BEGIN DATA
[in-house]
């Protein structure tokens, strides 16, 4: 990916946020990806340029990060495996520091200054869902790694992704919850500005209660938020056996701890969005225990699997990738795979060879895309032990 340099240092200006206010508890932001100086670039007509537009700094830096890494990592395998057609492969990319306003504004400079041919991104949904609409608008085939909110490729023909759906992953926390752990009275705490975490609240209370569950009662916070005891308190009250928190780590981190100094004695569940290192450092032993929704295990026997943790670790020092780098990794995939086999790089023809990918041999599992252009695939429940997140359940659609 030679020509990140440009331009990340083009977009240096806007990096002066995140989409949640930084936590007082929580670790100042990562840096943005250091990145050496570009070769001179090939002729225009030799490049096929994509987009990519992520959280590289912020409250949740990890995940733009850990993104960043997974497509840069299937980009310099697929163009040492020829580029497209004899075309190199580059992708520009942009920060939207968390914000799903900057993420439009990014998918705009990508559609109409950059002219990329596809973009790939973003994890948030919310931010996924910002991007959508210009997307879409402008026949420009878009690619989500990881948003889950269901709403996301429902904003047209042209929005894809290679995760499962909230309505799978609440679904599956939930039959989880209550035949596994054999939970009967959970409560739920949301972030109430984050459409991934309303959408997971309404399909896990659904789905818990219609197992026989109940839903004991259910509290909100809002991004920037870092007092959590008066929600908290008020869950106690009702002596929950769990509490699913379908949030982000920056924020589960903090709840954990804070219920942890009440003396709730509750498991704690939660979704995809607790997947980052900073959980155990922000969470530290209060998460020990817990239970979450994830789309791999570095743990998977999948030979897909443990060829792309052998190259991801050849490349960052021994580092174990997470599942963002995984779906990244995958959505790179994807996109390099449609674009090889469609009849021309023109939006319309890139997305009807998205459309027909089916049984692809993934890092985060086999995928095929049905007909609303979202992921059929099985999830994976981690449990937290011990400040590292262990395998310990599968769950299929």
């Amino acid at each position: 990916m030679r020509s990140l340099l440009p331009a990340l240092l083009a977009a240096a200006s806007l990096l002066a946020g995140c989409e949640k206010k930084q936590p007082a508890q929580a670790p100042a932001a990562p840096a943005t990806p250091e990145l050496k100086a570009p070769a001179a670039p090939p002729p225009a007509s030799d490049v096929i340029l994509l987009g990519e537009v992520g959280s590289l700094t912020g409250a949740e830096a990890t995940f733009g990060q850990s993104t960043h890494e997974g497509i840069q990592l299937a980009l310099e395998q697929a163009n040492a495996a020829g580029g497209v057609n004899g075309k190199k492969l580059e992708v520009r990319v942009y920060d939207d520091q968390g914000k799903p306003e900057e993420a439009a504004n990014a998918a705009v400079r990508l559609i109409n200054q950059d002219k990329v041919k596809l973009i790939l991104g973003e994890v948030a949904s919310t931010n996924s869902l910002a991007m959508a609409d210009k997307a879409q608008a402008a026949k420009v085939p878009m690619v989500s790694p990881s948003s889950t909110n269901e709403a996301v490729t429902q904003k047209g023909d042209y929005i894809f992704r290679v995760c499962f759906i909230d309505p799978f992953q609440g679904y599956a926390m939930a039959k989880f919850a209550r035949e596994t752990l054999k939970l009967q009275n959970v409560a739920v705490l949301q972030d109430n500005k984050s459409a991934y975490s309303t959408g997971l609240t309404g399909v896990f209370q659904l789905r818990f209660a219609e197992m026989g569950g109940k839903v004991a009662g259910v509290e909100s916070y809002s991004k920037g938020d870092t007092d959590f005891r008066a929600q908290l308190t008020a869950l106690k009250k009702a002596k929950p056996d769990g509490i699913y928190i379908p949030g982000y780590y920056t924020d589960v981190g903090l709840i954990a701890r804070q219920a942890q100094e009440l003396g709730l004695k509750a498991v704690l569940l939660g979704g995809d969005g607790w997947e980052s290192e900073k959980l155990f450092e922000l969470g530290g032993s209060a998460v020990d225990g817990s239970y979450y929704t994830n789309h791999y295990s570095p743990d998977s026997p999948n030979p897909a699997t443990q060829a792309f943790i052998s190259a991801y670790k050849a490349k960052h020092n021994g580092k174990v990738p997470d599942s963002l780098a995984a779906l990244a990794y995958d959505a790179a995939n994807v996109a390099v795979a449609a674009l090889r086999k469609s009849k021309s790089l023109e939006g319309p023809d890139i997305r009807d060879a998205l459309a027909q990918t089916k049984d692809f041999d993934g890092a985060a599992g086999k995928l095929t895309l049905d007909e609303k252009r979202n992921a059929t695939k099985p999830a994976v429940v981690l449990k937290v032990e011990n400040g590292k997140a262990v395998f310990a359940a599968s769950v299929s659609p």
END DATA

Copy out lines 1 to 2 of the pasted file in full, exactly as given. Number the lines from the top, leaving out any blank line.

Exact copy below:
[in-house]
């Protein structure tokens, strides 16, 4: 990916946020990806340029990060495996520091200054869902790694992704919850500005209660938020056996701890969005225990699997990738795979060879895309032990 340099240092200006206010508890932001100086670039007509537009700094830096890494990592395998057609492969990319306003504004400079041919991104949904609409608008085939909110490729023909759906992953926390752990009275705490975490609240209370569950009662916070005891308190009250928190780590981190100094004695569940290192450092032993929704295990026997943790670790020092780098990794995939086999790089023809990918041999599992252009695939429940997140359940659609 030679020509990140440009331009990340083009977009240096806007990096002066995140989409949640930084936590007082929580670790100042990562840096943005250091990145050496570009070769001179090939002729225009030799490049096929994509987009990519992520959280590289912020409250949740990890995940733009850990993104960043997974497509840069299937980009310099697929163009040492020829580029497209004899075309190199580059992708520009942009920060939207968390914000799903900057993420439009990014998918705009990508559609109409950059002219990329596809973009790939973003994890948030919310931010996924910002991007959508210009997307879409402008026949420009878009690619989500990881948003889950269901709403996301429902904003047209042209929005894809290679995760499962909230309505799978609440679904599956939930039959989880209550035949596994054999939970009967959970409560739920949301972030109430984050459409991934309303959408997971309404399909896990659904789905818990219609197992026989109940839903004991259910509290909100809002991004920037870092007092959590008066929600908290008020869950106690009702002596929950769990509490699913379908949030982000920056924020589960903090709840954990804070219920942890009440003396709730509750498991704690939660979704995809607790997947980052900073959980155990922000969470530290209060998460020990817990239970979450994830789309791999570095743990998977999948030979897909443990060829792309052998190259991801050849490349960052021994580092174990997470599942963002995984779906990244995958959505790179994807996109390099449609674009090889469609009849021309023109939006319309890139997305009807998205459309027909089916049984692809993934890092985060086999995928095929049905007909609303979202992921059929099985999830994976981690449990937290011990400040590292262990395998310990599968769950299929």